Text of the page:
Every new business, big or small, needs access to capital. Funding is the lifeblood of any organization. Whether it’s for acquiring stock, paying rent, rolling out a marketing campaign, or paying your first employee, knowing where you can access start-up financing is a very important element in getting your business off the ground.
It is always exciting to come up with a new business idea. But the problem is when you have to raise funds to support the idea. Remember that simply having the idea is not enough; you must actualize the idea by setting up and funding the business.
Many entrepreneurs turn only to bank loans when they are looking for investments. However, banks are often not the best place to turn if you’re a new business. There are many other options on the table for the motivated entrepreneur with a good business plan. Here are four alternative financing options, other than the bank, that you should look into if you’re taking your first steps in business and need some help with your startup capital.
Crowdfunding is a form of financing a business that has grown hugely in popularity in recent years. Crowdfunding platforms such as GoFundMe, Crowdfunder, and Crowdcube make it possible to raise large or small amounts of money from a large number of people. In 2015, over $34 billion was raised worldwide through crowdfunding, making it a very successful and very popular form of raising funds. You do not even need to be particularly tech-savvy to use this method either; it’s very straightforward and user-friendly.
The platforms that have sprung up in recent years to help new projects get off the ground have been successful in pulling in millions of users. These users are drawn by the chance to become involved in ventures that may net them a pretty profit in the future. Further yet, some just like the sound of an idea and want to give it their backing. Crowdfunding works by bringing people with funds they want to invest and people who have a great idea together.
2. Angel Investors
Angel investors are usually successful business people who wish to invest their finances in budding entrepreneurs with good ideas that could make a decent profit in the future. If you have seen the popular TV show ‘Dragon’s Den’, you will be familiar with the concept of angel investment.
It’s not easy to win over an angel investor. For good reason, they want to know that their investment is highly likely to reap healthy profits for them in a relatively short timeframe. In order to successfully win over an angel investor, you need to impress them with your idea, your strategy, your meticulous business plan, your eye for detail, and your clear analysis of what your business needs to be successful.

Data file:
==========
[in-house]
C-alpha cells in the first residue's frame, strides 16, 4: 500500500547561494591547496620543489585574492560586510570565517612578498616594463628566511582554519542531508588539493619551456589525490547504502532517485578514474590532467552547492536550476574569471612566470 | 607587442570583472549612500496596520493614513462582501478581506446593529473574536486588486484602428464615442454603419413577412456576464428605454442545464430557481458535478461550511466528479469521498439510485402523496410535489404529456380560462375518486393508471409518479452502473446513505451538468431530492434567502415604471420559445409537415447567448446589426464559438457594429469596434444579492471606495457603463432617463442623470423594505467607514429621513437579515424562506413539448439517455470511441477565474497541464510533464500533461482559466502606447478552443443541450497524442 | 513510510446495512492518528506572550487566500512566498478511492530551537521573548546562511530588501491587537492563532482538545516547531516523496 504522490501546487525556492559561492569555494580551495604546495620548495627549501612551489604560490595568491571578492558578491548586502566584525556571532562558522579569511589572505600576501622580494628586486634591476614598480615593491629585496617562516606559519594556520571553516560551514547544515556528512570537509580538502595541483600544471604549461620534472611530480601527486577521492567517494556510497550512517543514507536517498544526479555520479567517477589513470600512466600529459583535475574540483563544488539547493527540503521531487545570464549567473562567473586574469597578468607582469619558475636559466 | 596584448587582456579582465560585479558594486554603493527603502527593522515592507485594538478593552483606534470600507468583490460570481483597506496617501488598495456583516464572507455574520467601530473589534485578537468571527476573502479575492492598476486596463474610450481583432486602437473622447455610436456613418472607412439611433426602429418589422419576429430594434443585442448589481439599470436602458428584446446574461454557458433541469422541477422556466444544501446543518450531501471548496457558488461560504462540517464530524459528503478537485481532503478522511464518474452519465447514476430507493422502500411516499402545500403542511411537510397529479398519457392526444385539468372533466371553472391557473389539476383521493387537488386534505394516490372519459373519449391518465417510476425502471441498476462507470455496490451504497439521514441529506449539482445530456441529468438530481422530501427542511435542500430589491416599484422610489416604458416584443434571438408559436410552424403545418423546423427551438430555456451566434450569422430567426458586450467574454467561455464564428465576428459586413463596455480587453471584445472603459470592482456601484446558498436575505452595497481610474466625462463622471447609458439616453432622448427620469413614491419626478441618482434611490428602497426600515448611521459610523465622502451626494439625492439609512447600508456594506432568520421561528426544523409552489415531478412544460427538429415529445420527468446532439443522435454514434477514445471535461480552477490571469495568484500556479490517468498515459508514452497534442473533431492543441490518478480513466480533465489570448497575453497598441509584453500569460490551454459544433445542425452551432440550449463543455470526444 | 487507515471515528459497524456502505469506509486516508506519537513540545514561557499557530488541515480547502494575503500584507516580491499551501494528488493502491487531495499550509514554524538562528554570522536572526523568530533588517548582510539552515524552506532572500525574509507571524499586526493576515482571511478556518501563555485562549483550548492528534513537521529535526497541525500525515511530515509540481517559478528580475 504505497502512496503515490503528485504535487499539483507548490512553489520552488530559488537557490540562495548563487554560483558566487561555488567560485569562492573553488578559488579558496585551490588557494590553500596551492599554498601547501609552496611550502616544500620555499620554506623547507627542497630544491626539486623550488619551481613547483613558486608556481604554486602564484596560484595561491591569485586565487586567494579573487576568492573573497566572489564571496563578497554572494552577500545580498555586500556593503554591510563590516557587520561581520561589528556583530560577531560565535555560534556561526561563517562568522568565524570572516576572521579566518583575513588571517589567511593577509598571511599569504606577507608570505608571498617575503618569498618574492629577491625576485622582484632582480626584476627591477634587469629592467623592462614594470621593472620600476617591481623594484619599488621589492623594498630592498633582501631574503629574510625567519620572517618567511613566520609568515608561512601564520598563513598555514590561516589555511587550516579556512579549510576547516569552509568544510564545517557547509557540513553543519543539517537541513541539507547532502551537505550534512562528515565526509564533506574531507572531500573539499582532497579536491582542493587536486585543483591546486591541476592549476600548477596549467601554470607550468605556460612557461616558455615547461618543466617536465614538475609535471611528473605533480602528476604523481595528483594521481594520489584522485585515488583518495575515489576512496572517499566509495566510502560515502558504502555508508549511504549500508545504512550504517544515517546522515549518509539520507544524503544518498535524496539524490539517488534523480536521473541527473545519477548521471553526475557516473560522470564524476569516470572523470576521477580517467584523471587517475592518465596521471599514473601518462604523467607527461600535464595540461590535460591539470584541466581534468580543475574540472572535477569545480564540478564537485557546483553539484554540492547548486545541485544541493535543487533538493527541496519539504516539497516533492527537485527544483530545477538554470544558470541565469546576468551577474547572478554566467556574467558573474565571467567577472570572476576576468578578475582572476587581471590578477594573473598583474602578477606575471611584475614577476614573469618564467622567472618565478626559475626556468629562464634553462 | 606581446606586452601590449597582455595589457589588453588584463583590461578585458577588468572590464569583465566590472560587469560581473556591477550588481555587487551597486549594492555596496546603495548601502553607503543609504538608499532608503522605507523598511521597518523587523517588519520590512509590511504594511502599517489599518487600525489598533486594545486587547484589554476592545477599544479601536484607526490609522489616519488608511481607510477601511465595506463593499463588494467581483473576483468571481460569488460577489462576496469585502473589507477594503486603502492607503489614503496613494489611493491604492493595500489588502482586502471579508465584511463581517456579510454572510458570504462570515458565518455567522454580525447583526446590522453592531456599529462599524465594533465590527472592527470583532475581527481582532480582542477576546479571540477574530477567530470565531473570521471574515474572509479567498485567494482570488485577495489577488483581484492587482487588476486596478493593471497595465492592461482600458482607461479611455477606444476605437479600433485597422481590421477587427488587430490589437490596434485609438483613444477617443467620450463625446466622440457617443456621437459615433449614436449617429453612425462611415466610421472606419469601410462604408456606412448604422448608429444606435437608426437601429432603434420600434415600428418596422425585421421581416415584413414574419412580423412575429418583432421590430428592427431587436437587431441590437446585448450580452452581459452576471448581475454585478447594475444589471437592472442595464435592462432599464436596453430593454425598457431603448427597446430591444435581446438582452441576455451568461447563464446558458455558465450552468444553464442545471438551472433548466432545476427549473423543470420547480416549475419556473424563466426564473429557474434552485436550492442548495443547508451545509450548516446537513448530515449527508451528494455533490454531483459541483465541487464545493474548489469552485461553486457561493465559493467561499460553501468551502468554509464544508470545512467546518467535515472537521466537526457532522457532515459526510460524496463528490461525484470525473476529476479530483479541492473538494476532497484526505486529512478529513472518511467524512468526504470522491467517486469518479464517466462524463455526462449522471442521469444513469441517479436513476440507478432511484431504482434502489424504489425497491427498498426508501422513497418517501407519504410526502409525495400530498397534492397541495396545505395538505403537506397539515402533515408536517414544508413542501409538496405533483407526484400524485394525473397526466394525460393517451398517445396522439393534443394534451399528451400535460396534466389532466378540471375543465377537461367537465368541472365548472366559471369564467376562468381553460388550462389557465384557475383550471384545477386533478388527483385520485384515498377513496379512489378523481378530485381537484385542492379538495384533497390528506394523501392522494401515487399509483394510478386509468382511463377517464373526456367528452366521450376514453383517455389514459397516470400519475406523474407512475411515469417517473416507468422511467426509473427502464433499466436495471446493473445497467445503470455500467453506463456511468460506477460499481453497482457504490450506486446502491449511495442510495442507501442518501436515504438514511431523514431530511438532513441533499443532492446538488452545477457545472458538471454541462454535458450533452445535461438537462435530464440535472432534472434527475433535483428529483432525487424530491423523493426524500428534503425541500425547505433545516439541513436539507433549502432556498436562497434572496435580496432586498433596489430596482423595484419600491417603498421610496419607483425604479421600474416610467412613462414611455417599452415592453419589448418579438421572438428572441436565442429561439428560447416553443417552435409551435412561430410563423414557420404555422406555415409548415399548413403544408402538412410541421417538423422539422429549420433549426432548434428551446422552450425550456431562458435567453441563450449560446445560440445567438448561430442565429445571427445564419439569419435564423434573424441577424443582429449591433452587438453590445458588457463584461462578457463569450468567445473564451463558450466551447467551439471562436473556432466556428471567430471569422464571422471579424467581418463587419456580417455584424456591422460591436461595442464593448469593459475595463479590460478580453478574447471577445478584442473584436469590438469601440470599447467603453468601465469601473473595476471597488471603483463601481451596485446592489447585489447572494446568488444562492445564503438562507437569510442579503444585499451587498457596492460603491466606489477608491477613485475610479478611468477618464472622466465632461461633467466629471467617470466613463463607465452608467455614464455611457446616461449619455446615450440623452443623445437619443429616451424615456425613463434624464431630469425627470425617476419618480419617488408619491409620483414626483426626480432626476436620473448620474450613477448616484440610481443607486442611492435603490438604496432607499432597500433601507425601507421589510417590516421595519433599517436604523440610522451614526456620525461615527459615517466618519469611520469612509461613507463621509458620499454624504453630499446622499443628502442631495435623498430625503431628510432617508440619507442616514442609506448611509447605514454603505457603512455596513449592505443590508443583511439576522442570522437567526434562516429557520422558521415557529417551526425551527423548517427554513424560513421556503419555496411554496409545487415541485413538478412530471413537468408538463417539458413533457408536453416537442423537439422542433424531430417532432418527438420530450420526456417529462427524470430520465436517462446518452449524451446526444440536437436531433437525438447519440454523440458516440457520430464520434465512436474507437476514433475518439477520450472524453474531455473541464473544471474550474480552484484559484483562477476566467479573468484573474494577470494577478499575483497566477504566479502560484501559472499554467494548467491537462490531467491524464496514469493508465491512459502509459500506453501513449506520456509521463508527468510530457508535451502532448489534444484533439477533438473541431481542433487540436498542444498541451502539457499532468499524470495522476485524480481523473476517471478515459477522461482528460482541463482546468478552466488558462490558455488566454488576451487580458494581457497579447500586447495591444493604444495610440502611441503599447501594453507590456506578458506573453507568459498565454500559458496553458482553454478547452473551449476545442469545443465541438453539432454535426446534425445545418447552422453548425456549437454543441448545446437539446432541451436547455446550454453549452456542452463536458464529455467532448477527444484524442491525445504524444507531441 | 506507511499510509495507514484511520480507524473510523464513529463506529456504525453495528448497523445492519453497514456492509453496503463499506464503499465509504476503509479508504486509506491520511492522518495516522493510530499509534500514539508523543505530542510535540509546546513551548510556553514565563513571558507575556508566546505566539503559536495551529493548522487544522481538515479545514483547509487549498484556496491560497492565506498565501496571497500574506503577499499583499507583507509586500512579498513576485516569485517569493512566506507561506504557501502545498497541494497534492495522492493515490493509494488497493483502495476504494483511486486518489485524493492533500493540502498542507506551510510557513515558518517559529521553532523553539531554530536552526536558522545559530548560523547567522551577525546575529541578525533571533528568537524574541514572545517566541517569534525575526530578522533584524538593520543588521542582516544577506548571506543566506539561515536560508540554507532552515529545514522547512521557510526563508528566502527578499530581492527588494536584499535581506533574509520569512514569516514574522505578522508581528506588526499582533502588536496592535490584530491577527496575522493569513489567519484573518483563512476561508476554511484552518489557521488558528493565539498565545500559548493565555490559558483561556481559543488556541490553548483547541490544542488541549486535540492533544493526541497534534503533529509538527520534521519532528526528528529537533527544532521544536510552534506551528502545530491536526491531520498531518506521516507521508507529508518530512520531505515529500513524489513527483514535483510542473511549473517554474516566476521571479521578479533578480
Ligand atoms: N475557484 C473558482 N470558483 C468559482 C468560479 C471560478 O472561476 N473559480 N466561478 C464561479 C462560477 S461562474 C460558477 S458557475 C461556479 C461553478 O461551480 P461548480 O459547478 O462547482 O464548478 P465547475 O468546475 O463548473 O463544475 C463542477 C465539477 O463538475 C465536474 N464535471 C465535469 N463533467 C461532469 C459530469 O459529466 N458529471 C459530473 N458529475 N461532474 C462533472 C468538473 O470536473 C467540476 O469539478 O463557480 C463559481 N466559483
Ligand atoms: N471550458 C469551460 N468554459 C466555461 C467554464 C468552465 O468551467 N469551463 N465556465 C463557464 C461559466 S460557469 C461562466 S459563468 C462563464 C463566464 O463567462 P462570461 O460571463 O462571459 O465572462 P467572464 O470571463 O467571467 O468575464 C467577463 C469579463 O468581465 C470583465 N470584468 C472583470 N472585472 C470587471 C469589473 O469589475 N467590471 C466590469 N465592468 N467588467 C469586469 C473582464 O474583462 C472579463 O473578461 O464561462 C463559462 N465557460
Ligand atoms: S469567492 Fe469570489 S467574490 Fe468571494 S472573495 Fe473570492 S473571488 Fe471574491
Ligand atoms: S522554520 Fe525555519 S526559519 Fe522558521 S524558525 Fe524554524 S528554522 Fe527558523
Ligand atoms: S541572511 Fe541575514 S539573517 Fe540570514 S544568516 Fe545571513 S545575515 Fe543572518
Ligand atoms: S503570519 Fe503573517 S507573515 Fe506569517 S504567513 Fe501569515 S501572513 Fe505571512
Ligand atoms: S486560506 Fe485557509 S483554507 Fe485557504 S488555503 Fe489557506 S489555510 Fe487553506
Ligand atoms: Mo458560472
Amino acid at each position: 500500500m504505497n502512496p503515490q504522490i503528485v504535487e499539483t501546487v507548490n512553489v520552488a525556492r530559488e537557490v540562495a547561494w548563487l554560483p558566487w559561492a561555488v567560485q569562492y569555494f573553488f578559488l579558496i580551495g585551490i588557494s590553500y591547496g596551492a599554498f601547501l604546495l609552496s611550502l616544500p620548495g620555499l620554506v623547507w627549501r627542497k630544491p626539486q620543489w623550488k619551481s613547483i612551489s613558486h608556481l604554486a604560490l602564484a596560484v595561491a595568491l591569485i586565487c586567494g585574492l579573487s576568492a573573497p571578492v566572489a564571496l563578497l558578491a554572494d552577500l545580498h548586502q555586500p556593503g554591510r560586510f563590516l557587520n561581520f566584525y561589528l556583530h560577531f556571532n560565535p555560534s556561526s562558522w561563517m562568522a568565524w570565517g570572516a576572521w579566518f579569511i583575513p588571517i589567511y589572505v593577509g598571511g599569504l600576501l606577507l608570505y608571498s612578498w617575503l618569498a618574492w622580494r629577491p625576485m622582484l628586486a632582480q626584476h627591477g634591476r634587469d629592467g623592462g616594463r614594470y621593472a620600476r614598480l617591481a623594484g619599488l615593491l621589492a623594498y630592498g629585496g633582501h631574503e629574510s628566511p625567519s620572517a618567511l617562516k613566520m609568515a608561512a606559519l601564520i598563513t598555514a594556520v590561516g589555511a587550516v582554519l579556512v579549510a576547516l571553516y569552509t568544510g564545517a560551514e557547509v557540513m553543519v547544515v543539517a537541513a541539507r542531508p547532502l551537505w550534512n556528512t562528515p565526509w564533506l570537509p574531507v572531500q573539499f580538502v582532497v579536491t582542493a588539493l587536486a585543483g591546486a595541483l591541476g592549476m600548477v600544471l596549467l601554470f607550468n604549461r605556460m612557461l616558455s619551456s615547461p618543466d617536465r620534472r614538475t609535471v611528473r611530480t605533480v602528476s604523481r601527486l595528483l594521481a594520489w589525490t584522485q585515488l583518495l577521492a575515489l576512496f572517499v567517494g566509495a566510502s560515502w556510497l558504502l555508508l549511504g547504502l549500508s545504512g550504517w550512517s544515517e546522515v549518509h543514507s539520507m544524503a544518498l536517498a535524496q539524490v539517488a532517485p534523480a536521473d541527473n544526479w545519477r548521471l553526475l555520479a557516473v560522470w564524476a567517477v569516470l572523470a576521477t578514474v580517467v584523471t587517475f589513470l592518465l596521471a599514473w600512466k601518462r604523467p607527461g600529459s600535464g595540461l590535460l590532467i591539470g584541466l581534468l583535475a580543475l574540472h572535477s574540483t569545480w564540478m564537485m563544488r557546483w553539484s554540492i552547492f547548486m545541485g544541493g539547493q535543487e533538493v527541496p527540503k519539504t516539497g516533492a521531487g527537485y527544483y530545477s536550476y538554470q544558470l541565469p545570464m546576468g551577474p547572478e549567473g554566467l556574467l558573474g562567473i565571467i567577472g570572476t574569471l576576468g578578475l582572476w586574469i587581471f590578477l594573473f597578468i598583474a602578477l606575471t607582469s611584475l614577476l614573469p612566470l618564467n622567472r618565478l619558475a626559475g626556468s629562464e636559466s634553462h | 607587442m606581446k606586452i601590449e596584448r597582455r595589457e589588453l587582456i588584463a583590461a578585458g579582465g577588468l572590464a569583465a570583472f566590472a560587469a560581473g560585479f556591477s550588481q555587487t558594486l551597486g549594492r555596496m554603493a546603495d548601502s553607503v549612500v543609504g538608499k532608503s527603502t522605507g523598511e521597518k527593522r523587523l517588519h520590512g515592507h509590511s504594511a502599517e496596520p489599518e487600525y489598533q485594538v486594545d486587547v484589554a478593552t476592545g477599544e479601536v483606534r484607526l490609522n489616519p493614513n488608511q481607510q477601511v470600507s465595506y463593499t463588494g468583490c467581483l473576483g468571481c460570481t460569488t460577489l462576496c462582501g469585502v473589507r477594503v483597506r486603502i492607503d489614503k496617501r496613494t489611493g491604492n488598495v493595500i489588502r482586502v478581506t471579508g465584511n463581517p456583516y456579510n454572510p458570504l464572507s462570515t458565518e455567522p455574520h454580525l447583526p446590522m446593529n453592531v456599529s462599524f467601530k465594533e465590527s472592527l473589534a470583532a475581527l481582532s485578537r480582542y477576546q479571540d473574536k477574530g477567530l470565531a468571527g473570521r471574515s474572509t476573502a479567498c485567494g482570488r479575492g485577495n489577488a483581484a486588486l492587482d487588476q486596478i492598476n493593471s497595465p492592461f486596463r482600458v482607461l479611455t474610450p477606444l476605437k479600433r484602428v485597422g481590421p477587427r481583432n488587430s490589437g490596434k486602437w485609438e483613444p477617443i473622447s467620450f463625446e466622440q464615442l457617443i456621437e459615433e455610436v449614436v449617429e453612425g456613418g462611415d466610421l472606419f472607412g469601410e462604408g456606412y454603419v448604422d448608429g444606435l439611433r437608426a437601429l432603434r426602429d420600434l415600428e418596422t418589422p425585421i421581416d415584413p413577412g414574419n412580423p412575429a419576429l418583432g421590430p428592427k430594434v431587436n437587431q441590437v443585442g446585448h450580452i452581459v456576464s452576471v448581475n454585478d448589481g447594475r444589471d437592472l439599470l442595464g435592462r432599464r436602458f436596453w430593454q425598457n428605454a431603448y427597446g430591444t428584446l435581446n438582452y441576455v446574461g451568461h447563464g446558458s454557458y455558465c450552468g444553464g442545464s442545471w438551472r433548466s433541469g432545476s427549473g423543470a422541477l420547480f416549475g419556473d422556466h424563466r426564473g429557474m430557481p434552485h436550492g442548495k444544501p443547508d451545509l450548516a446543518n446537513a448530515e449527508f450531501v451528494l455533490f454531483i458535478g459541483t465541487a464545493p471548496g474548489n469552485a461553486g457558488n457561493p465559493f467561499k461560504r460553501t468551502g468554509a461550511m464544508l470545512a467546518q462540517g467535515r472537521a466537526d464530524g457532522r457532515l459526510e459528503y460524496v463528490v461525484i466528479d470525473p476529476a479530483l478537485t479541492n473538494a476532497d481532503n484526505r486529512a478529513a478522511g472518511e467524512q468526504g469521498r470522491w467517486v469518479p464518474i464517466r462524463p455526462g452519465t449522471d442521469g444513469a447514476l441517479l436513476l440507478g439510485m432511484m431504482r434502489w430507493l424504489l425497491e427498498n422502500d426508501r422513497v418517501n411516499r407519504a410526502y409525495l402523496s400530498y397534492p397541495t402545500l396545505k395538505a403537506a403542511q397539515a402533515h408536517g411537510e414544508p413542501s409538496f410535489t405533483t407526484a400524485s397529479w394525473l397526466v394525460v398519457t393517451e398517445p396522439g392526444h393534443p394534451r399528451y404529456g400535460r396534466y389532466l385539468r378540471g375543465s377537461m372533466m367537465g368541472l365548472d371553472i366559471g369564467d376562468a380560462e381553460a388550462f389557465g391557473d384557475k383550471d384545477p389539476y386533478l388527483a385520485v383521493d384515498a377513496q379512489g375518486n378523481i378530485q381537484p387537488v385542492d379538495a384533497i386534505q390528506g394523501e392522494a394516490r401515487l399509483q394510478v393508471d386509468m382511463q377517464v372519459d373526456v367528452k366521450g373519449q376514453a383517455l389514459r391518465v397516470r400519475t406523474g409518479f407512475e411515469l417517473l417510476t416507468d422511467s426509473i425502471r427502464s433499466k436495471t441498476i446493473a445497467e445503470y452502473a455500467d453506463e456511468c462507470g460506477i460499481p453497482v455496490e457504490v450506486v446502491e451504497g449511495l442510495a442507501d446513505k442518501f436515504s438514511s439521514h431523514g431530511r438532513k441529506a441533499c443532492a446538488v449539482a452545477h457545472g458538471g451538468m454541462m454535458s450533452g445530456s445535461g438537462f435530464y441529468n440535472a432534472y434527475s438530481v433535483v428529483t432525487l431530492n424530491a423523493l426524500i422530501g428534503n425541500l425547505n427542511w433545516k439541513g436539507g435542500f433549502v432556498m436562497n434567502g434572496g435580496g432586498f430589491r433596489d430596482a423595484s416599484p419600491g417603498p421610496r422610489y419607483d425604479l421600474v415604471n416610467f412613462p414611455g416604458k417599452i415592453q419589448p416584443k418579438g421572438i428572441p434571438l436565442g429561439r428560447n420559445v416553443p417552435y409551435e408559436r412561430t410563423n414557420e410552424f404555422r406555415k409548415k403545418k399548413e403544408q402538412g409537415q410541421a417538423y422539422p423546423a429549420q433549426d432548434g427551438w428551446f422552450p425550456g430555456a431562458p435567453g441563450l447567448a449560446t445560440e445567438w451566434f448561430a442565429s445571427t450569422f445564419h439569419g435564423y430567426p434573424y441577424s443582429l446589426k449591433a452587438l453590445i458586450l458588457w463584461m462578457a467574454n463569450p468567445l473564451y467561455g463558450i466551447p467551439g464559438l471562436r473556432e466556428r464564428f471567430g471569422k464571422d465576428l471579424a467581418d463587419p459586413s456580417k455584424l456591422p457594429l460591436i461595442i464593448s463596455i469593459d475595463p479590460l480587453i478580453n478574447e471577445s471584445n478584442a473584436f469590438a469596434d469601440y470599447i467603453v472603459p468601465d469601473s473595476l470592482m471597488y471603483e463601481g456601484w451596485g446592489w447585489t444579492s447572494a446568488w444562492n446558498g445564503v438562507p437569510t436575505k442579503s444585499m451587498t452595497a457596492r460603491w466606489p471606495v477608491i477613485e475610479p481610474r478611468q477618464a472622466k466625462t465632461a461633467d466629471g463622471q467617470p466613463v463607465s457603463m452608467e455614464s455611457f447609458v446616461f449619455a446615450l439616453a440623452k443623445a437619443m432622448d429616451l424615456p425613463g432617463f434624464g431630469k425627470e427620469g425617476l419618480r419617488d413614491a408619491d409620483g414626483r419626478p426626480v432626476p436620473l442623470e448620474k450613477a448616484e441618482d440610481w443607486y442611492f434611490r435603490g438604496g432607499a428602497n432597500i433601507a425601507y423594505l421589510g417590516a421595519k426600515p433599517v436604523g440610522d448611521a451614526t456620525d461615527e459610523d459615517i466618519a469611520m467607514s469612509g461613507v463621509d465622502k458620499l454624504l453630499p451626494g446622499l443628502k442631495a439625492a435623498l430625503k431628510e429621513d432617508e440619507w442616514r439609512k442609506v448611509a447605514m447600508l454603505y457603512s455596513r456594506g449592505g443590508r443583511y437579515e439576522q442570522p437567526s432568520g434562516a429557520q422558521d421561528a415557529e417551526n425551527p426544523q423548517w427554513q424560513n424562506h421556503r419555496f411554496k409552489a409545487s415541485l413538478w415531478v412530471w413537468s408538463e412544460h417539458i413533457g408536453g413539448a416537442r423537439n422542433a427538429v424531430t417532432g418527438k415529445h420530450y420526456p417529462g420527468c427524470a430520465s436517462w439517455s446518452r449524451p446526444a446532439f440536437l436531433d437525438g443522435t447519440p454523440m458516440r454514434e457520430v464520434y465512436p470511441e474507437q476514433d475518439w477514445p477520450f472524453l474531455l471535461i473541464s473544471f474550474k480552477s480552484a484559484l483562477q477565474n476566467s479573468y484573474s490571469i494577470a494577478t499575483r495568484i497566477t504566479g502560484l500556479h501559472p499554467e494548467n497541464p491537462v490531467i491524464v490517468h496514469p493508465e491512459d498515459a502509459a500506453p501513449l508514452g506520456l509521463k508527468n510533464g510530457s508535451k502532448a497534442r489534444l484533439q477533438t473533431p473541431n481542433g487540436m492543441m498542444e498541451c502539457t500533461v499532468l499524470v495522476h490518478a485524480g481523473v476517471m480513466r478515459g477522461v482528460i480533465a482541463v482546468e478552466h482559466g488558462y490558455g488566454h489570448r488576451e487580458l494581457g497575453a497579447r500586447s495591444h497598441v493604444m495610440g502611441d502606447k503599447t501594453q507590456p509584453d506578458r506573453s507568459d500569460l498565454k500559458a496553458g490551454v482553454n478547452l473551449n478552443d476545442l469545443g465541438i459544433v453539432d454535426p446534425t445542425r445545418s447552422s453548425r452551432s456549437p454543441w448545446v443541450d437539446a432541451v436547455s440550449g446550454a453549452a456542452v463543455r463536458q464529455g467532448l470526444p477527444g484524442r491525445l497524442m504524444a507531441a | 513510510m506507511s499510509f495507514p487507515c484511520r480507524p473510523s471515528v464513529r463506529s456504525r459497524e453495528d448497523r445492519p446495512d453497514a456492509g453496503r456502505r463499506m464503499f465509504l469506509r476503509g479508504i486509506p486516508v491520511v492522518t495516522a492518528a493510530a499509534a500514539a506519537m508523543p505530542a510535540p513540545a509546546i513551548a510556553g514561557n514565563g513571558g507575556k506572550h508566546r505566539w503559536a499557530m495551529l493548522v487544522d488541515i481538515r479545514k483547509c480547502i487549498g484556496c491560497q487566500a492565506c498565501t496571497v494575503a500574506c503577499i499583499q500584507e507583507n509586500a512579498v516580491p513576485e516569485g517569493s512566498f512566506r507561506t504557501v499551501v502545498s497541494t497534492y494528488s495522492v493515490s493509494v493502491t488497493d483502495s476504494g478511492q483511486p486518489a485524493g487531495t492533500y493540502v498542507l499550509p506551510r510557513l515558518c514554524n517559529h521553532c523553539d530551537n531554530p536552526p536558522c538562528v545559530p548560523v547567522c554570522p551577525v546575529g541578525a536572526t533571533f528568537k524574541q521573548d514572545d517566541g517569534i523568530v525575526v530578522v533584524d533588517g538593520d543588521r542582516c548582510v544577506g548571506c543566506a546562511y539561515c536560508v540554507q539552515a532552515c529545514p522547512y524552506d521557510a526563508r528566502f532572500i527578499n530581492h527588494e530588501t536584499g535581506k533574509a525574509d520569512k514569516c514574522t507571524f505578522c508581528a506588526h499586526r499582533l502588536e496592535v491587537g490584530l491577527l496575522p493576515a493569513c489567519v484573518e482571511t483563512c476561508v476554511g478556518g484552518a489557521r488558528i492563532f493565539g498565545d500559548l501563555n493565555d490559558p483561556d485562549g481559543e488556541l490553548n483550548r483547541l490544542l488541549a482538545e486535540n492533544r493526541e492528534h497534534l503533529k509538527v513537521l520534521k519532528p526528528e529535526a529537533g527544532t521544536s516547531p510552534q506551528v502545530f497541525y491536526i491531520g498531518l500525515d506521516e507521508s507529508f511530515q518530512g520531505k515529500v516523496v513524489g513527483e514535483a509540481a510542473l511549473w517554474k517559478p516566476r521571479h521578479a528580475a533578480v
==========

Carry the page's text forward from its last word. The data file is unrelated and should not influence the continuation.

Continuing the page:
You will also need to be able to tell them how you are going to achieve your goals and the length of time you need to pay them back. If the angel investor shares your goal and believes in you, they may be willing to put their faith in you and their investment funds — in hopes that you will make them a healthy profit in return.
But — and here’s the crux with angel investors — they will more often than not want more than just a share of your profits. They are highly likely to want a share of your company too. It is obviously up to you to decide just how much — if any — of your business you are willing to give up in return for investment capital and mentorship. It is something you must give careful consideration to before approaching an angel investor as they will expect you to be ready to hand over equity.
3. Venture Capitalism
Venture capital is a type of funding that is available to new and growing businesses, although it is limited and very competitively sought after. A venture capitalist is a person who invests in a business idea by providing it with capital to start-up or expand. The majority of venture capital comes from professionally-managed public or private firms who specialize in funding new and high-risk business ideas — only a few venture capitalists are actually individuals. Usually, in this process, the firm will offer start-up loans to new enterprises in exchange for equity.
It is not always an easy task finding a venture capitalist who is willing to invest in your business idea. This is because they typically like to look for ‘the next big thing’ rather than a small business looking to make modest profits. Sometimes this leads entrepreneurs to a position where they find themselves bending over backward in order to persuade their backer that their idea is bigger than it actually is, which can be risky.
This is usually a short-term investment, and the capitalist will want a return on their investment as quickly as possible. But, if you are lucky enough to find one, it could seriously sort out your small business funding issues.
4. Apply For A Grant
Grants are a great way to finance your startup if you can get your hands on one. Grants are lump sums of money that usually come from the government to help a certain group or sector to develop and grow. Perhaps the most important aspect of grants to note is that they do not need to be paid back. They can be hard to come by, are limited in number, and usually have quite strict application criteria, but if you do qualify, there is nothing to be lost by applying and everything to gain. They are one of the few things in life that look too good to be true, but are every bit as good as they look!
There are many different places you can look to access start-up financing if you don’t have the money available yourself. As with everything, there are benefits and risks attached to each one. So it is worth spending time going through the best options for you and your business before committing to one and discovering it is not the ideal solution for you.